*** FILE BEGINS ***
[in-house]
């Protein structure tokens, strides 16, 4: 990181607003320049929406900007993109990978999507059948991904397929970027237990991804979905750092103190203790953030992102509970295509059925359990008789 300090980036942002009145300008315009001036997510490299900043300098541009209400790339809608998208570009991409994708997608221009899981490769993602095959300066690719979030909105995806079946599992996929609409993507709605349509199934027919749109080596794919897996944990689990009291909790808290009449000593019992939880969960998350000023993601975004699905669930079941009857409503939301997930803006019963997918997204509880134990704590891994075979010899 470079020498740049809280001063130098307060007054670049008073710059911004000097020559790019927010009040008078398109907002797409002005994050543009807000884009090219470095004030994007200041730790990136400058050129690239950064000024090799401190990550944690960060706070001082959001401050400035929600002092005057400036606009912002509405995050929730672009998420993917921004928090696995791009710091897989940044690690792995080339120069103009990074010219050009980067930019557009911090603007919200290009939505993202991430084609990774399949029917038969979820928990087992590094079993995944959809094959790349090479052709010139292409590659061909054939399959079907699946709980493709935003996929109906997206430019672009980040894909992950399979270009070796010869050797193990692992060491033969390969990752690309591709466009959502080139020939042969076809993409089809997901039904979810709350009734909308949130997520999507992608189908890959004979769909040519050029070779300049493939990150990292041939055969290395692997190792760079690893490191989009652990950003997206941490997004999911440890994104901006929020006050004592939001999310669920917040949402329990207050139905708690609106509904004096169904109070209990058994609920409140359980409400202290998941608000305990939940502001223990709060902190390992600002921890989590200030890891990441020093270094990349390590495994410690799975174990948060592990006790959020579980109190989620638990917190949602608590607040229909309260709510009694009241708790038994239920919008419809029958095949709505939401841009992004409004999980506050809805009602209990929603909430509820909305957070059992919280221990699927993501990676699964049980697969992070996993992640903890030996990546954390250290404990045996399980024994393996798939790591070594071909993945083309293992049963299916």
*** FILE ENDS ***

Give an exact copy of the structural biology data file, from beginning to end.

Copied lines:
[in-house]
């Protein structure tokens, strides 16, 4: 990181607003320049929406900007993109990978999507059948991904397929970027237990991804979905750092103190203790953030992102509970295509059925359990008789 300090980036942002009145300008315009001036997510490299900043300098541009209400790339809608998208570009991409994708997608221009899981490769993602095959300066690719979030909105995806079946599992996929609409993507709605349509199934027919749109080596794919897996944990689990009291909790808290009449000593019992939880969960998350000023993601975004699905669930079941009857409503939301997930803006019963997918997204509880134990704590891994075979010899 470079020498740049809280001063130098307060007054670049008073710059911004000097020559790019927010009040008078398109907002797409002005994050543009807000884009090219470095004030994007200041730790990136400058050129690239950064000024090799401190990550944690960060706070001082959001401050400035929600002092005057400036606009912002509405995050929730672009998420993917921004928090696995791009710091897989940044690690792995080339120069103009990074010219050009980067930019557009911090603007919200290009939505993202991430084609990774399949029917038969979820928990087992590094079993995944959809094959790349090479052709010139292409590659061909054939399959079907699946709980493709935003996929109906997206430019672009980040894909992950399979270009070796010869050797193990692992060491033969390969990752690309591709466009959502080139020939042969076809993409089809997901039904979810709350009734909308949130997520999507992608189908890959004979769909040519050029070779300049493939990150990292041939055969290395692997190792760079690893490191989009652990950003997206941490997004999911440890994104901006929020006050004592939001999310669920917040949402329990207050139905708690609106509904004096169904109070209990058994609920409140359980409400202290998941608000305990939940502001223990709060902190390992600002921890989590200030890891990441020093270094990349390590495994410690799975174990948060592990006790959020579980109190989620638990917190949602608590607040229909309260709510009694009241708790038994239920919008419809029958095949709505939401841009992004409004999980506050809805009602209990929603909430509820909305957070059992919280221990699927993501990676699964049980697969992070996993992640903890030996990546954390250290404990045996399980024994393996798939790591070594071909993945083309293992049963299916």